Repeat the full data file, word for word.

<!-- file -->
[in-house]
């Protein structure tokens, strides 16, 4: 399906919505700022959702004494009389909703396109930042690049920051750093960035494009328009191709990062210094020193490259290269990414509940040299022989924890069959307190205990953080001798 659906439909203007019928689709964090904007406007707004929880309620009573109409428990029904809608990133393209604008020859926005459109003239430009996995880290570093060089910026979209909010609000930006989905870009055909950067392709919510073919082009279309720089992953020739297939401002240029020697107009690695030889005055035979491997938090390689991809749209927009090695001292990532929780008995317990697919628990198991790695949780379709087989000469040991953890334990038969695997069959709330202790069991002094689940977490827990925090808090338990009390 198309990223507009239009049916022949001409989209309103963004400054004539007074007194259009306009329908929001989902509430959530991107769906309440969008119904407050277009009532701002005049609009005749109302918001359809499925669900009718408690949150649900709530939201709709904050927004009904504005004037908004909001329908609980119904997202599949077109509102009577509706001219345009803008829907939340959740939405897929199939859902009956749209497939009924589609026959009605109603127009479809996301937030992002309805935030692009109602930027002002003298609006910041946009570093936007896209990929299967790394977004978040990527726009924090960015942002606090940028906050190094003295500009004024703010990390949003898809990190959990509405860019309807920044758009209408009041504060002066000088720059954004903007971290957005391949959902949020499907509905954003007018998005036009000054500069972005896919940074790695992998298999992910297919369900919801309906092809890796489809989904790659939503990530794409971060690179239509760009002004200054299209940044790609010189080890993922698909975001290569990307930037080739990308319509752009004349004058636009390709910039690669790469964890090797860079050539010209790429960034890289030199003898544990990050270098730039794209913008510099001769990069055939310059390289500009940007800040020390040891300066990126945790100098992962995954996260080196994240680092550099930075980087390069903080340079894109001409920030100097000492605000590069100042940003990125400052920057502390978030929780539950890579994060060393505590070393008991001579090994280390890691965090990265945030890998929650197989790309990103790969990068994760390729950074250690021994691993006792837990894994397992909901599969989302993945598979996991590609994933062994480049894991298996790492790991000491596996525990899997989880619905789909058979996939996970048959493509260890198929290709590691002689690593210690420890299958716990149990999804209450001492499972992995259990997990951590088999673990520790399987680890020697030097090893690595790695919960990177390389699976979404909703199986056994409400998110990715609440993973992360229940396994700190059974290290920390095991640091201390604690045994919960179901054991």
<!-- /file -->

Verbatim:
[in-house]
């Protein structure tokens, strides 16, 4: 399906919505700022959702004494009389909703396109930042690049920051750093960035494009328009191709990062210094020193490259290269990414509940040299022989924890069959307190205990953080001798 659906439909203007019928689709964090904007406007707004929880309620009573109409428990029904809608990133393209604008020859926005459109003239430009996995880290570093060089910026979209909010609000930006989905870009055909950067392709919510073919082009279309720089992953020739297939401002240029020697107009690695030889005055035979491997938090390689991809749209927009090695001292990532929780008995317990697919628990198991790695949780379709087989000469040991953890334990038969695997069959709330202790069991002094689940977490827990925090808090338990009390 198309990223507009239009049916022949001409989209309103963004400054004539007074007194259009306009329908929001989902509430959530991107769906309440969008119904407050277009009532701002005049609009005749109302918001359809499925669900009718408690949150649900709530939201709709904050927004009904504005004037908004909001329908609980119904997202599949077109509102009577509706001219345009803008829907939340959740939405897929199939859902009956749209497939009924589609026959009605109603127009479809996301937030992002309805935030692009109602930027002002003298609006910041946009570093936007896209990929299967790394977004978040990527726009924090960015942002606090940028906050190094003295500009004024703010990390949003898809990190959990509405860019309807920044758009209408009041504060002066000088720059954004903007971290957005391949959902949020499907509905954003007018998005036009000054500069972005896919940074790695992998298999992910297919369900919801309906092809890796489809989904790659939503990530794409971060690179239509760009002004200054299209940044790609010189080890993922698909975001290569990307930037080739990308319509752009004349004058636009390709910039690669790469964890090797860079050539010209790429960034890289030199003898544990990050270098730039794209913008510099001769990069055939310059390289500009940007800040020390040891300066990126945790100098992962995954996260080196994240680092550099930075980087390069903080340079894109001409920030100097000492605000590069100042940003990125400052920057502390978030929780539950890579994060060393505590070393008991001579090994280390890691965090990265945030890998929650197989790309990103790969990068994760390729950074250690021994691993006792837990894994397992909901599969989302993945598979996991590609994933062994480049894991298996790492790991000491596996525990899997989880619905789909058979996939996970048959493509260890198929290709590691002689690593210690420890299958716990149990999804209450001492499972992995259990997990951590088999673990520790399987680890020697030097090893690595790695919960990177390389699976979404909703199986056994409400998110990715609440993973992360229940396994700190059974290290920390095991640091201390604690045994919960179901054991």